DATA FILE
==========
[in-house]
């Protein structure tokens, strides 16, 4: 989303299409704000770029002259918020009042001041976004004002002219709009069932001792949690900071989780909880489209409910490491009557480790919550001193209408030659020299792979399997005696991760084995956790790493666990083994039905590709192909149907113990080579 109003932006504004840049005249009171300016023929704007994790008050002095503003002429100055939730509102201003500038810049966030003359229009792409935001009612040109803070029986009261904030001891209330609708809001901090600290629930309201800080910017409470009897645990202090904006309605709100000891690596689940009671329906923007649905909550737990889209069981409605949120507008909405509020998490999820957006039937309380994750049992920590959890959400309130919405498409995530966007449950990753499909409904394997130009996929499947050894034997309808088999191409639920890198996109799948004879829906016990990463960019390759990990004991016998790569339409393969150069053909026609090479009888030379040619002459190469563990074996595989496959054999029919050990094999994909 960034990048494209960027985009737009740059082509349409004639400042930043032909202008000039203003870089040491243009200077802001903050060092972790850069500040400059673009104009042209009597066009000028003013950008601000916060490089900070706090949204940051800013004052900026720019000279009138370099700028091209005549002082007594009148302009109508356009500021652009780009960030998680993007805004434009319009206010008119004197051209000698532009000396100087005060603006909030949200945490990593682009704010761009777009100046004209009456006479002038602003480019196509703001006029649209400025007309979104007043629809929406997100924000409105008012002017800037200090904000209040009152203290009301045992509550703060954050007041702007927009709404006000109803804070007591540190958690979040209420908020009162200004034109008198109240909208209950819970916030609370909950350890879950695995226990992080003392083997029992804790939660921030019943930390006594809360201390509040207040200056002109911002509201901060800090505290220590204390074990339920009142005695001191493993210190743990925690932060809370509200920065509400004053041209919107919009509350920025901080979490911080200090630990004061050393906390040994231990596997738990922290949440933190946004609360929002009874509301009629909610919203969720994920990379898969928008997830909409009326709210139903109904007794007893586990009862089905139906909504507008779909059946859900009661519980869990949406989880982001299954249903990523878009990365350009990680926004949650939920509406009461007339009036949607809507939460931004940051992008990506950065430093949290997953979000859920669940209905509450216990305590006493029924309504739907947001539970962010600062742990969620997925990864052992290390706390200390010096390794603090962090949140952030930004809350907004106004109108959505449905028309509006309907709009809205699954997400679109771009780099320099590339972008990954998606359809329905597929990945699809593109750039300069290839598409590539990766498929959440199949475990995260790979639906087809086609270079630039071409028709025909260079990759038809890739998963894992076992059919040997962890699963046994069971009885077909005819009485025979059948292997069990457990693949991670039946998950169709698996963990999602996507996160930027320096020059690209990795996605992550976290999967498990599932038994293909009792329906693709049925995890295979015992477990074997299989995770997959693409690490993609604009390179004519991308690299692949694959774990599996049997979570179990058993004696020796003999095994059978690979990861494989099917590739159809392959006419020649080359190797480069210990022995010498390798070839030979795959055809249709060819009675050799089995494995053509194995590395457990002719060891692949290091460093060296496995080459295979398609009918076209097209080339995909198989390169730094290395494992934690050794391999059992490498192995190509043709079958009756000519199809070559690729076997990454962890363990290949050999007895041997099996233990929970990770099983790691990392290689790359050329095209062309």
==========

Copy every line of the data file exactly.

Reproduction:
[in-house]
């Protein structure tokens, strides 16, 4: 989303299409704000770029002259918020009042001041976004004002002219709009069932001792949690900071989780909880489209409910490491009557480790919550001193209408030659020299792979399997005696991760084995956790790493666990083994039905590709192909149907113990080579 109003932006504004840049005249009171300016023929704007994790008050002095503003002429100055939730509102201003500038810049966030003359229009792409935001009612040109803070029986009261904030001891209330609708809001901090600290629930309201800080910017409470009897645990202090904006309605709100000891690596689940009671329906923007649905909550737990889209069981409605949120507008909405509020998490999820957006039937309380994750049992920590959890959400309130919405498409995530966007449950990753499909409904394997130009996929499947050894034997309808088999191409639920890198996109799948004879829906016990990463960019390759990990004991016998790569339409393969150069053909026609090479009888030379040619002459190469563990074996595989496959054999029919050990094999994909 960034990048494209960027985009737009740059082509349409004639400042930043032909202008000039203003870089040491243009200077802001903050060092972790850069500040400059673009104009042209009597066009000028003013950008601000916060490089900070706090949204940051800013004052900026720019000279009138370099700028091209005549002082007594009148302009109508356009500021652009780009960030998680993007805004434009319009206010008119004197051209000698532009000396100087005060603006909030949200945490990593682009704010761009777009100046004209009456006479002038602003480019196509703001006029649209400025007309979104007043629809929406997100924000409105008012002017800037200090904000209040009152203290009301045992509550703060954050007041702007927009709404006000109803804070007591540190958690979040209420908020009162200004034109008198109240909208209950819970916030609370909950350890879950695995226990992080003392083997029992804790939660921030019943930390006594809360201390509040207040200056002109911002509201901060800090505290220590204390074990339920009142005695001191493993210190743990925690932060809370509200920065509400004053041209919107919009509350920025901080979490911080200090630990004061050393906390040994231990596997738990922290949440933190946004609360929002009874509301009629909610919203969720994920990379898969928008997830909409009326709210139903109904007794007893586990009862089905139906909504507008779909059946859900009661519980869990949406989880982001299954249903990523878009990365350009990680926004949650939920509406009461007339009036949607809507939460931004940051992008990506950065430093949290997953979000859920669940209905509450216990305590006493029924309504739907947001539970962010600062742990969620997925990864052992290390706390200390010096390794603090962090949140952030930004809350907004106004109108959505449905028309509006309907709009809205699954997400679109771009780099320099590339972008990954998606359809329905597929990945699809593109750039300069290839598409590539990766498929959440199949475990995260790979639906087809086609270079630039071409028709025909260079990759038809890739998963894992076992059919040997962890699963046994069971009885077909005819009485025979059948292997069990457990693949991670039946998950169709698996963990999602996507996160930027320096020059690209990795996605992550976290999967498990599932038994293909009792329906693709049925995890295979015992477990074997299989995770997959693409690490993609604009390179004519991308690299692949694959774990599996049997979570179990058993004696020796003999095994059978690979990861494989099917590739159809392959006419020649080359190797480069210990022995010498390798070839030979795959055809249709060819009675050799089995494995053509194995590395457990002719060891692949290091460093060296496995080459295979398609009918076209097209080339995909198989390169730094290395494992934690050794391999059992490498192995190509043709079958009756000519199809070559690729076997990454962890363990290949050999007895041997099996233990929970990770099983790691990392290689790359050329095209062309």